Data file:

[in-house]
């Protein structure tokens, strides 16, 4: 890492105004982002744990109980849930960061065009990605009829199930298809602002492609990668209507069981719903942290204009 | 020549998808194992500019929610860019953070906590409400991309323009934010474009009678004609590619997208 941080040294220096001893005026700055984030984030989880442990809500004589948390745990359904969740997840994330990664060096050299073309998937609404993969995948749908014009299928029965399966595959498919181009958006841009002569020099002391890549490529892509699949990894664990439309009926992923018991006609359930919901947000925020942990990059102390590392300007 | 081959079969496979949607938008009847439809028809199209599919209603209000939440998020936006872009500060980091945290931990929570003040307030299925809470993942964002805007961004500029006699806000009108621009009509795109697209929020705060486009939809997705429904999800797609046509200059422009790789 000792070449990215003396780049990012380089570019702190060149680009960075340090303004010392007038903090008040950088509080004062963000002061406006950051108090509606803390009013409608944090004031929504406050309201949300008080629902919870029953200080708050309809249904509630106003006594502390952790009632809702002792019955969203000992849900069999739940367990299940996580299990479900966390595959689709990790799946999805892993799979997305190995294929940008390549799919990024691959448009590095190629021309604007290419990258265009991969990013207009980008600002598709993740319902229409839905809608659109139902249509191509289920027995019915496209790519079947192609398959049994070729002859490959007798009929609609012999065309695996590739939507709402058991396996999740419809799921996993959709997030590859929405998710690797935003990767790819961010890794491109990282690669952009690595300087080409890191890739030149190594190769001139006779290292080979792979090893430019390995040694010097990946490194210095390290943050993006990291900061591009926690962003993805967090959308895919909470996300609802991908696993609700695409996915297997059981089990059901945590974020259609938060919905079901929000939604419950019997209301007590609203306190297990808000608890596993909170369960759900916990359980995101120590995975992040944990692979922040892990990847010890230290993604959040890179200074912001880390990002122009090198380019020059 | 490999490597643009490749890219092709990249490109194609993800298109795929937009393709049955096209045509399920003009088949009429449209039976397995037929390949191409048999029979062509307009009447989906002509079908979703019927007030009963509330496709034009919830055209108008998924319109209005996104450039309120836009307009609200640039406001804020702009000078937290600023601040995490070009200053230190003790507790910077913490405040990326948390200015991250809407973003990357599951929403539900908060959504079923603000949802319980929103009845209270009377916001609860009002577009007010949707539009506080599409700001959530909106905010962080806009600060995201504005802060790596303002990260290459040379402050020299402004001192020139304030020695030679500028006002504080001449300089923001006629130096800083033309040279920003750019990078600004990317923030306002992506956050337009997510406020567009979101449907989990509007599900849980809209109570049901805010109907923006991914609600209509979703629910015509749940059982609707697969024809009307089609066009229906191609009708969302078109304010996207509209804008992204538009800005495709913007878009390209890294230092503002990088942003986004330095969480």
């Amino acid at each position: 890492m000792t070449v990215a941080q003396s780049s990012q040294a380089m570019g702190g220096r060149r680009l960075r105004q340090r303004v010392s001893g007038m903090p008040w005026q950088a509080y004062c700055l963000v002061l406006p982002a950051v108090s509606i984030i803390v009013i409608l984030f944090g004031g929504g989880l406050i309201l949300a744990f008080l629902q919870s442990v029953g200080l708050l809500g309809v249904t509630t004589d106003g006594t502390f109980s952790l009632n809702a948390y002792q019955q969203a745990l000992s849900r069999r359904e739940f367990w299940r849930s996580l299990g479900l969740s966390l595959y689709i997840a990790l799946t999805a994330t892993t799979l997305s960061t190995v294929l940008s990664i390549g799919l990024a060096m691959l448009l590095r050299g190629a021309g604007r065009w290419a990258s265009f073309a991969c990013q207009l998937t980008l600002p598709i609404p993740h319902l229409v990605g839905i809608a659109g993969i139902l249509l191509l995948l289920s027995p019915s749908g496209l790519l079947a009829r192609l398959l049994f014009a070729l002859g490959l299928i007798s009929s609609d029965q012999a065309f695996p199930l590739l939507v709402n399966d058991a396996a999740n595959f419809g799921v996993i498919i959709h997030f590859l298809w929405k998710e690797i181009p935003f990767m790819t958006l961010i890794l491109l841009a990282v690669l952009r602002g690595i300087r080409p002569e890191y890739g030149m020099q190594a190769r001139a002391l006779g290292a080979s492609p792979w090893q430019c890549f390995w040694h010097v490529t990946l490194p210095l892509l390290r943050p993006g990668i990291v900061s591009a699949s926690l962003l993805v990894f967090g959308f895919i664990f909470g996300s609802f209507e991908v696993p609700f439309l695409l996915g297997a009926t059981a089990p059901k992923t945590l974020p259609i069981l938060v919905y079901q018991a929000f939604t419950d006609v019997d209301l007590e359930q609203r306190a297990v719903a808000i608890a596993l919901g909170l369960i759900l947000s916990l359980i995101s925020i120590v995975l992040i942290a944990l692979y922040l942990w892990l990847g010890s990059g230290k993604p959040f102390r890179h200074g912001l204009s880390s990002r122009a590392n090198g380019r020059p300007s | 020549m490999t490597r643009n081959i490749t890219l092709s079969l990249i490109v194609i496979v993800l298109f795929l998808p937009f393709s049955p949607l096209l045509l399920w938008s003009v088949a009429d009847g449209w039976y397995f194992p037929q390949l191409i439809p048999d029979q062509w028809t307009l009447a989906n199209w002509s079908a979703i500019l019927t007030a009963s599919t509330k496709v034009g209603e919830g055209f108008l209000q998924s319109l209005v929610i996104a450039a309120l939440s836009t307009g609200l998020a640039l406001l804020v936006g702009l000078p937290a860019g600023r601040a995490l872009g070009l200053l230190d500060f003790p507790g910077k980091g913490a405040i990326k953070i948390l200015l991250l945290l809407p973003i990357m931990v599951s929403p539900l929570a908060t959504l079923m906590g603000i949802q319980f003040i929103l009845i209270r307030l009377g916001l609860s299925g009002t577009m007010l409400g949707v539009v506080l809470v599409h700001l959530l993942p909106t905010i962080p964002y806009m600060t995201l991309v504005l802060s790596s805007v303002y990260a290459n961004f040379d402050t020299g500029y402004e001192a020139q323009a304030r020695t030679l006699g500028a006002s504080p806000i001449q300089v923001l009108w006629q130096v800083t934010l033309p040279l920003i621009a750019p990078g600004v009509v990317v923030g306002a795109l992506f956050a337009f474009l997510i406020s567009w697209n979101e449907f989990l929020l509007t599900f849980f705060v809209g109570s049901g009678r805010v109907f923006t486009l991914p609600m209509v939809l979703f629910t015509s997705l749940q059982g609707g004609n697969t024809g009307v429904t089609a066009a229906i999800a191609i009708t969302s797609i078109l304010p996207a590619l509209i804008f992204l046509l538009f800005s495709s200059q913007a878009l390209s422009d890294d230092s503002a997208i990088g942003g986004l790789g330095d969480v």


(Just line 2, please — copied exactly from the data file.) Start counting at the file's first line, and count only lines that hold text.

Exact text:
């Protein structure tokens, strides 16, 4: 890492105004982002744990109980849930960061065009990605009829199930298809602002492609990668209507069981719903942290204009 | 020549998808194992500019929610860019953070906590409400991309323009934010474009009678004609590619997208 941080040294220096001893005026700055984030984030989880442990809500004589948390745990359904969740997840994330990664060096050299073309998937609404993969995948749908014009299928029965399966595959498919181009958006841009002569020099002391890549490529892509699949990894664990439309009926992923018991006609359930919901947000925020942990990059102390590392300007 | 081959079969496979949607938008009847439809028809199209599919209603209000939440998020936006872009500060980091945290931990929570003040307030299925809470993942964002805007961004500029006699806000009108621009009509795109697209929020705060486009939809997705429904999800797609046509200059422009790789 000792070449990215003396780049990012380089570019702190060149680009960075340090303004010392007038903090008040950088509080004062963000002061406006950051108090509606803390009013409608944090004031929504406050309201949300008080629902919870029953200080708050309809249904509630106003006594502390952790009632809702002792019955969203000992849900069999739940367990299940996580299990479900966390595959689709990790799946999805892993799979997305190995294929940008390549799919990024691959448009590095190629021309604007290419990258265009991969990013207009980008600002598709993740319902229409839905809608659109139902249509191509289920027995019915496209790519079947192609398959049994070729002859490959007798009929609609012999065309695996590739939507709402058991396996999740419809799921996993959709997030590859929405998710690797935003990767790819961010890794491109990282690669952009690595300087080409890191890739030149190594190769001139006779290292080979792979090893430019390995040694010097990946490194210095390290943050993006990291900061591009926690962003993805967090959308895919909470996300609802991908696993609700695409996915297997059981089990059901945590974020259609938060919905079901929000939604419950019997209301007590609203306190297990808000608890596993909170369960759900916990359980995101120590995975992040944990692979922040892990990847010890230290993604959040890179200074912001880390990002122009090198380019020059 | 490999490597643009490749890219092709990249490109194609993800298109795929937009393709049955096209045509399920003009088949009429449209039976397995037929390949191409048999029979062509307009009447989906002509079908979703019927007030009963509330496709034009919830055209108008998924319109209005996104450039309120836009307009609200640039406001804020702009000078937290600023601040995490070009200053230190003790507790910077913490405040990326948390200015991250809407973003990357599951929403539900908060959504079923603000949802319980929103009845209270009377916001609860009002577009007010949707539009506080599409700001959530909106905010962080806009600060995201504005802060790596303002990260290459040379402050020299402004001192020139304030020695030679500028006002504080001449300089923001006629130096800083033309040279920003750019990078600004990317923030306002992506956050337009997510406020567009979101449907989990509007599900849980809209109570049901805010109907923006991914609600209509979703629910015509749940059982609707697969024809009307089609066009229906191609009708969302078109304010996207509209804008992204538009800005495709913007878009390209890294230092503002990088942003986004330095969480």